We all hope for mental health: the capacity to enjoy life and cope with its challenges. Problems that affect this capacity are varied in type and severity. In some severe cases the term psychiatric illness, or mental illness, is used. Mental health problems can affect both children and adults. Changes in communication skills, social skills, and swallowing patterns (dysphagia) are features of mental health problems that speech and language therapists may be involved with.
There are many different causes for dementia but sufferers usually have linguistic deficits (e.g. difficulties with understanding, reasoning, talking and memory). With some other mental health problems (e.g. bipolar disorder, depression) there may be no loss of language skills, but people have reduced non-verbal communication, and altered social interaction skills.
A rare disorder of childhood is known as selective mutism (previously known as elective mutism). The children are able to speak but persistently fail to do so in specific situations over a long period. This affects progress in education and social skills. Speech therapists can provide intervention and support for children with selective mutism. Youngsters with a diagnosis of autism spectrum disorder may experience mental health problems (e.g. obsessive compulsive disorder – OCD, oppositional defiant disorder – ODD, anxiety, depression).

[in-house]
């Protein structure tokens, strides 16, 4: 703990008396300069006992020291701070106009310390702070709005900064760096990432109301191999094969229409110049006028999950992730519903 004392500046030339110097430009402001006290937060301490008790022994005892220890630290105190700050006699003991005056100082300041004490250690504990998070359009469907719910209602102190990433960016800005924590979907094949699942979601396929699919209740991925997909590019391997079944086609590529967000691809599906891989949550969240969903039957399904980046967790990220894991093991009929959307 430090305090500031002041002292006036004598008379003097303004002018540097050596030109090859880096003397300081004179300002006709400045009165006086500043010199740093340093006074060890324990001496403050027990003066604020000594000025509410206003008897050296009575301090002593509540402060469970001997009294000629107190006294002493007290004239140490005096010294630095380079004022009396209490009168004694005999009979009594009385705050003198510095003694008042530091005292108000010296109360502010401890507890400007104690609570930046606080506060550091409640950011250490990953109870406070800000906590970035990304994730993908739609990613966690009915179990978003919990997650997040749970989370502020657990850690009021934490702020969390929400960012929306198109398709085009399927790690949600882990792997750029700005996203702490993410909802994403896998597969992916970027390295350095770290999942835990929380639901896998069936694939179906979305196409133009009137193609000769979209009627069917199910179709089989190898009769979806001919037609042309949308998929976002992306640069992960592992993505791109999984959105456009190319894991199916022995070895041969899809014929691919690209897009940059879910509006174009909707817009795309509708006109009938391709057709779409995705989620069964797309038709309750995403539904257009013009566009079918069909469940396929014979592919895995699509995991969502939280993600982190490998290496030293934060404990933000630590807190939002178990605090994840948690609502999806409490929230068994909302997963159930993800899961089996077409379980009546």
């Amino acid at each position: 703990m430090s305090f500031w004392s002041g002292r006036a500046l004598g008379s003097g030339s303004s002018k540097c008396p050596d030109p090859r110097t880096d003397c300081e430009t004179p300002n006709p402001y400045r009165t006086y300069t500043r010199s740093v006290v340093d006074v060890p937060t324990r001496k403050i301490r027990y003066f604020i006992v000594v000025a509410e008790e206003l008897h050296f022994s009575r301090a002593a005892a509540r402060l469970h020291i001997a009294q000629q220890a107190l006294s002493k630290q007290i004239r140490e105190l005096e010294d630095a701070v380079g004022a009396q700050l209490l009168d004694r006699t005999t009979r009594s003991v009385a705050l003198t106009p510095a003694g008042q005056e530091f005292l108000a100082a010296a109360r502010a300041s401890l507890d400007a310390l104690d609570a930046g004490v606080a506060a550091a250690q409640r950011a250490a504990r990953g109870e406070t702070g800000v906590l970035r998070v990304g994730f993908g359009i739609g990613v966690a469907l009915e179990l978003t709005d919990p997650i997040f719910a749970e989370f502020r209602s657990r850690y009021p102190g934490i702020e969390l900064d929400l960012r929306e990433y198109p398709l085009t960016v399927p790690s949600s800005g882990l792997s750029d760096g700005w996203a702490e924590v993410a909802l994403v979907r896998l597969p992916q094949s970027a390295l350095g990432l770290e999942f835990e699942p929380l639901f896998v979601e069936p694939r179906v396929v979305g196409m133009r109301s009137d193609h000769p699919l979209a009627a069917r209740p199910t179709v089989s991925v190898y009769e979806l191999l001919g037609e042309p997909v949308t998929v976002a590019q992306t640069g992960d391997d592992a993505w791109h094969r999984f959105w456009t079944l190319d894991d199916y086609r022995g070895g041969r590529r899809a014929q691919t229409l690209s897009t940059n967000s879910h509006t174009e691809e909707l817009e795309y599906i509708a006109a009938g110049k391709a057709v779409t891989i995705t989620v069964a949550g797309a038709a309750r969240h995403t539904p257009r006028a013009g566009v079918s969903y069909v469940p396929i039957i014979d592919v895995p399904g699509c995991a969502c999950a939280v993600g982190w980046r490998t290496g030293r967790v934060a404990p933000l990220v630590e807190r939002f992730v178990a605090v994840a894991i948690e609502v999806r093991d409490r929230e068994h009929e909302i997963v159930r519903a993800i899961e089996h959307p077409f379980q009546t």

Some characteristics of mental health problems:
Speech and language therapists are often involved with multi-professional teams working in mental health settings. The client is always under the care of a psychiatrist and may have a Care Coordinator and/or social worker in the community.
The following may form part of therapy input for people with mental health problems:
Some points you may wish to discuss with any therapist you contact:
Click here to search for Speech Therapists in your area with Mental Health as a specialty.
Last updated: January 26th, 2018